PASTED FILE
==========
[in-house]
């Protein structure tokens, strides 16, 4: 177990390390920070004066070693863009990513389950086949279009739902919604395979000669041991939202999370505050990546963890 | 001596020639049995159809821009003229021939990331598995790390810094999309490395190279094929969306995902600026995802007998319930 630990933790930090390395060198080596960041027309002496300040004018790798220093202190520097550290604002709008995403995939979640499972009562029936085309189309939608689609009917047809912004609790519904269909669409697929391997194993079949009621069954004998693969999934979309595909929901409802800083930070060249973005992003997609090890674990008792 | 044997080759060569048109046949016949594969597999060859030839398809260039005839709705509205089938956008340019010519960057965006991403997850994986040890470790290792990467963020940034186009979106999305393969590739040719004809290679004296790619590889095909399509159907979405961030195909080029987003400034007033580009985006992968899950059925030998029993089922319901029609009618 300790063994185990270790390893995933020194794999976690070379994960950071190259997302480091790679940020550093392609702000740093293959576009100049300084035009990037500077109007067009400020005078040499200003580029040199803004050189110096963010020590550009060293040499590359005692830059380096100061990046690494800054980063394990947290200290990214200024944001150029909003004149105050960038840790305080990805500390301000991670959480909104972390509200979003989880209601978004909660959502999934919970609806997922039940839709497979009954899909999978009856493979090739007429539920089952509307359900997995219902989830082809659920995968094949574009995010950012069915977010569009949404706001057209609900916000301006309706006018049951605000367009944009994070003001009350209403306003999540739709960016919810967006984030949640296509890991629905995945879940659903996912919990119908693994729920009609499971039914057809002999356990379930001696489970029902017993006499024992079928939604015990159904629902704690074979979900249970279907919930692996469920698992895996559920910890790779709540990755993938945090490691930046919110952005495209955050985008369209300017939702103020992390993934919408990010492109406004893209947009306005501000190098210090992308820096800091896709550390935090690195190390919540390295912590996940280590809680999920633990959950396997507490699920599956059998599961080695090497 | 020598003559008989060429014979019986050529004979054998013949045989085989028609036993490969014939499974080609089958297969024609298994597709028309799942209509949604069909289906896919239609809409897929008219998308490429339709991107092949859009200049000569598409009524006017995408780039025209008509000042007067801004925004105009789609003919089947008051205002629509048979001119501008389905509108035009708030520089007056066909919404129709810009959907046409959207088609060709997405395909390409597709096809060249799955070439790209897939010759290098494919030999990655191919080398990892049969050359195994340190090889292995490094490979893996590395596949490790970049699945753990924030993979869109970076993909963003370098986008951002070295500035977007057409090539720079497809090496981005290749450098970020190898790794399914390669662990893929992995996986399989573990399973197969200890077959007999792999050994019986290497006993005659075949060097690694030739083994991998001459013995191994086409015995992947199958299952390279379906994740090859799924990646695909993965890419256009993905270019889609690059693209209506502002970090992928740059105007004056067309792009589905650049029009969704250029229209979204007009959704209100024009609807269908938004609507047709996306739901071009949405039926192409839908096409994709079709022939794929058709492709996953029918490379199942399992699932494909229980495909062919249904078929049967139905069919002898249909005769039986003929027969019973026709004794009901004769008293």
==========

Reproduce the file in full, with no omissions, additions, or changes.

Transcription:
[in-house]
């Protein structure tokens, strides 16, 4: 177990390390920070004066070693863009990513389950086949279009739902919604395979000669041991939202999370505050990546963890 | 001596020639049995159809821009003229021939990331598995790390810094999309490395190279094929969306995902600026995802007998319930 630990933790930090390395060198080596960041027309002496300040004018790798220093202190520097550290604002709008995403995939979640499972009562029936085309189309939608689609009917047809912004609790519904269909669409697929391997194993079949009621069954004998693969999934979309595909929901409802800083930070060249973005992003997609090890674990008792 | 044997080759060569048109046949016949594969597999060859030839398809260039005839709705509205089938956008340019010519960057965006991403997850994986040890470790290792990467963020940034186009979106999305393969590739040719004809290679004296790619590889095909399509159907979405961030195909080029987003400034007033580009985006992968899950059925030998029993089922319901029609009618 300790063994185990270790390893995933020194794999976690070379994960950071190259997302480091790679940020550093392609702000740093293959576009100049300084035009990037500077109007067009400020005078040499200003580029040199803004050189110096963010020590550009060293040499590359005692830059380096100061990046690494800054980063394990947290200290990214200024944001150029909003004149105050960038840790305080990805500390301000991670959480909104972390509200979003989880209601978004909660959502999934919970609806997922039940839709497979009954899909999978009856493979090739007429539920089952509307359900997995219902989830082809659920995968094949574009995010950012069915977010569009949404706001057209609900916000301006309706006018049951605000367009944009994070003001009350209403306003999540739709960016919810967006984030949640296509890991629905995945879940659903996912919990119908693994729920009609499971039914057809002999356990379930001696489970029902017993006499024992079928939604015990159904629902704690074979979900249970279907919930692996469920698992895996559920910890790779709540990755993938945090490691930046919110952005495209955050985008369209300017939702103020992390993934919408990010492109406004893209947009306005501000190098210090992308820096800091896709550390935090690195190390919540390295912590996940280590809680999920633990959950396997507490699920599956059998599961080695090497 | 020598003559008989060429014979019986050529004979054998013949045989085989028609036993490969014939499974080609089958297969024609298994597709028309799942209509949604069909289906896919239609809409897929008219998308490429339709991107092949859009200049000569598409009524006017995408780039025209008509000042007067801004925004105009789609003919089947008051205002629509048979001119501008389905509108035009708030520089007056066909919404129709810009959907046409959207088609060709997405395909390409597709096809060249799955070439790209897939010759290098494919030999990655191919080398990892049969050359195994340190090889292995490094490979893996590395596949490790970049699945753990924030993979869109970076993909963003370098986008951002070295500035977007057409090539720079497809090496981005290749450098970020190898790794399914390669662990893929992995996986399989573990399973197969200890077959007999792999050994019986290497006993005659075949060097690694030739083994991998001459013995191994086409015995992947199958299952390279379906994740090859799924990646695909993965890419256009993905270019889609690059693209209506502002970090992928740059105007004056067309792009589905650049029009969704250029229209979204007009959704209100024009609807269908938004609507047709996306739901071009949405039926192409839908096409994709079709022939794929058709492709996953029918490379199942399992699932494909229980495909062919249904078929049967139905069919002898249909005769039986003929027969019973026709004794009901004769008293």